Former Texas senator Phil Gramm, a high-profile pol during his 24 years on Capitol Hill, did a bit of a vanishing act after retiring in 2002 and signing up with Swiss banking giant UBS.
Gramm has made a public comeback in the corruption trial of former Illinois governor George Ryan as a witness for the prosecution.
Gramm, who got Ryan’s endorsement when he was running for president in 1996, was called in November to answer questions about more than $30,000 in “consulting” payments funneled to Ryan, then the Illinois secretary of state, and his aides by someone in Gramm’s campaign.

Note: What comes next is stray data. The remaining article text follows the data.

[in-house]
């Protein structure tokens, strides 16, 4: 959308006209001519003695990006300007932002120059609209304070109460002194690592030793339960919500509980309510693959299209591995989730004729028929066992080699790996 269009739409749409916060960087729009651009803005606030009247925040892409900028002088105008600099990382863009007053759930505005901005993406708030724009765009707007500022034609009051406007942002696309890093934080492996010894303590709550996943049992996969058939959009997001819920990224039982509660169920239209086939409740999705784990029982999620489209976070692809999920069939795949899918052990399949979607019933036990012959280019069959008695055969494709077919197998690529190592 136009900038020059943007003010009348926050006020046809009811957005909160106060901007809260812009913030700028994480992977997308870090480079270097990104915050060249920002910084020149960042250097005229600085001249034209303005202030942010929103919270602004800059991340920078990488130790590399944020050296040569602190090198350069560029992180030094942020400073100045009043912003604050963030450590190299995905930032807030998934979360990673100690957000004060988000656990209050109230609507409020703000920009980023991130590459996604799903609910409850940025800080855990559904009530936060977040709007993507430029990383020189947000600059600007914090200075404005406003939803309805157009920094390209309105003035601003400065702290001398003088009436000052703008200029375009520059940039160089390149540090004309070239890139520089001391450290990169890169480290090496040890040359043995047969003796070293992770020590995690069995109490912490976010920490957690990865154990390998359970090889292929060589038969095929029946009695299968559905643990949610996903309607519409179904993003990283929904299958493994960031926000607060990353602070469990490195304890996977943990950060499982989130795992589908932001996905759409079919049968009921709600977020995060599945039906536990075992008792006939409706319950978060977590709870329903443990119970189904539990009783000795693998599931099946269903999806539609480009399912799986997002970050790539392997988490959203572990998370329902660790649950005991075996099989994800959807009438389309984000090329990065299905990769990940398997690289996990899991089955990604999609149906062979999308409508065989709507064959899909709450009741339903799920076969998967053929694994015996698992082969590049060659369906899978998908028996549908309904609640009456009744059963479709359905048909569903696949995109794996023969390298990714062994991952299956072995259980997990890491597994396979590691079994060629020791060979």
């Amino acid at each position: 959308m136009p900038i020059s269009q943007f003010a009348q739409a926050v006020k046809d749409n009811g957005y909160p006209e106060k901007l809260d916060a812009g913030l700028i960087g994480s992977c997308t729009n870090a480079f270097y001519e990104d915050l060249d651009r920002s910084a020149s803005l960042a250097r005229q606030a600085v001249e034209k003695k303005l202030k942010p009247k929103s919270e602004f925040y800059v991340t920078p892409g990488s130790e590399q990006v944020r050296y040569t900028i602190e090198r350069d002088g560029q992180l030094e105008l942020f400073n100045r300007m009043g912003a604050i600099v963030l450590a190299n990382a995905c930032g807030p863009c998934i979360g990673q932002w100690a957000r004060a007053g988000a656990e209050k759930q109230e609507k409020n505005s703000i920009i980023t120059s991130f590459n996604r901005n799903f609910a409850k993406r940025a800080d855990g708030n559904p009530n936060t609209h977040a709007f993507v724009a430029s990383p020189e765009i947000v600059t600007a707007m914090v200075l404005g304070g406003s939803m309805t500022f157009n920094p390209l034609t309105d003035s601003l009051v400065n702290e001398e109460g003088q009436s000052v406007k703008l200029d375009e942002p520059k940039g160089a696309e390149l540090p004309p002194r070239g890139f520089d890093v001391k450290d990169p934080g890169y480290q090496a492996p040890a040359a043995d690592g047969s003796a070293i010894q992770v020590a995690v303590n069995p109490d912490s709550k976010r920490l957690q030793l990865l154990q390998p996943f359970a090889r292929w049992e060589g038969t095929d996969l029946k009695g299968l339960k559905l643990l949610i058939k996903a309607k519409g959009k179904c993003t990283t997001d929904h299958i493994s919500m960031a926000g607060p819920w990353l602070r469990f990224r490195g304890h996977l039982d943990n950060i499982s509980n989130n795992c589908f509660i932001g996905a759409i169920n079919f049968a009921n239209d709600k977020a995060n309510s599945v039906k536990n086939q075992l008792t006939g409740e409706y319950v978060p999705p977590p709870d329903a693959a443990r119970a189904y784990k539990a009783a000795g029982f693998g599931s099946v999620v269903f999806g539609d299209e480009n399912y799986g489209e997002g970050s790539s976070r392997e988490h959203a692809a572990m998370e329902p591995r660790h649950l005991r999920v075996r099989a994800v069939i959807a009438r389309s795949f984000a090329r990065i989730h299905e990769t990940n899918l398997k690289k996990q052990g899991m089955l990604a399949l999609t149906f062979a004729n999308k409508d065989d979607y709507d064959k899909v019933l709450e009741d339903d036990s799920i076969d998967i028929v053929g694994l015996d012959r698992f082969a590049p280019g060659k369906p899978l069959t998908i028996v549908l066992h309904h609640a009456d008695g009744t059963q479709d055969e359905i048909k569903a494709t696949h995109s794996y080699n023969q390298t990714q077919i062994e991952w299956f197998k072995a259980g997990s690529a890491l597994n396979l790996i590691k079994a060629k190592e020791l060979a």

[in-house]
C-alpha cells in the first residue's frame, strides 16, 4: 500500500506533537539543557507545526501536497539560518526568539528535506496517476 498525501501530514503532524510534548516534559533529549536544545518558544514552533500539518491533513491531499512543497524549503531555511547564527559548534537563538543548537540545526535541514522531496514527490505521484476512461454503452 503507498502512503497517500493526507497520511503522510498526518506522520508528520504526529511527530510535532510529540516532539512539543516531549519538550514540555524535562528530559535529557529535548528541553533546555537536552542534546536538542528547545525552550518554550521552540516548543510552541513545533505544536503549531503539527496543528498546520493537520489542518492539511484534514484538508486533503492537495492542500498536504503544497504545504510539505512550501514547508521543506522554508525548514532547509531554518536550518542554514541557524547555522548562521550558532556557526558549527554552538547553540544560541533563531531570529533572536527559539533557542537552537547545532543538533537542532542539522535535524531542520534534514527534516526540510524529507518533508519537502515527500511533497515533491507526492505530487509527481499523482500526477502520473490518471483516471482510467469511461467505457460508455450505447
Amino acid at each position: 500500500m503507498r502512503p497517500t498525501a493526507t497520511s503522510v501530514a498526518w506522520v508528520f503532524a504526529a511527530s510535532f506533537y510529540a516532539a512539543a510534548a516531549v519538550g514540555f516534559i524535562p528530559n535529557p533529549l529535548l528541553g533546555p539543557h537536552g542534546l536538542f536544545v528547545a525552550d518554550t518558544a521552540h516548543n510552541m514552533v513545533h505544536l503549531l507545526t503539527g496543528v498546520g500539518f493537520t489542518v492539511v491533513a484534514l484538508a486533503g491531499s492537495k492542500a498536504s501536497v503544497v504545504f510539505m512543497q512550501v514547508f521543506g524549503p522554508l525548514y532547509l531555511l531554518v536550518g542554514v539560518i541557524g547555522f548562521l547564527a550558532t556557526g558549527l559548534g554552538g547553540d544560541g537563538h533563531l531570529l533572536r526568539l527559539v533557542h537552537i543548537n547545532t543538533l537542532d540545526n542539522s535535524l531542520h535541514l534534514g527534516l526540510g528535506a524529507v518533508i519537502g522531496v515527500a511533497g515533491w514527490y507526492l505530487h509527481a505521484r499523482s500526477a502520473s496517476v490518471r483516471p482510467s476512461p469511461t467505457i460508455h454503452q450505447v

With the jury out of the room, prosecutors wanted to know if Gramm would pay thousands of dollars in consulting fees in exchange for a political endorsement.
“It’s sort of like the difference between love and prostitution,” Gramm told the Chicago courtroom. “You don’t pay people to like you.”
As the courtroom erupted, observers reported, US district judge Rebecca Pallmeyer told prosecutors to ask Gramm a yes-or-no question when jurors were brought back in. “We’re not going to have love and prostitution before the jury,” she said.
Gramm, true to form, did not limit himself to “no,” expounding on his first answer without using the word “prostitution.”
Ryan was livid about Gramm’s comments and marched up to the TV cameras in the lobby. Ryan said, “If Senator Gramm wants to use the word ‘prostitute,’ perhaps he should look within.”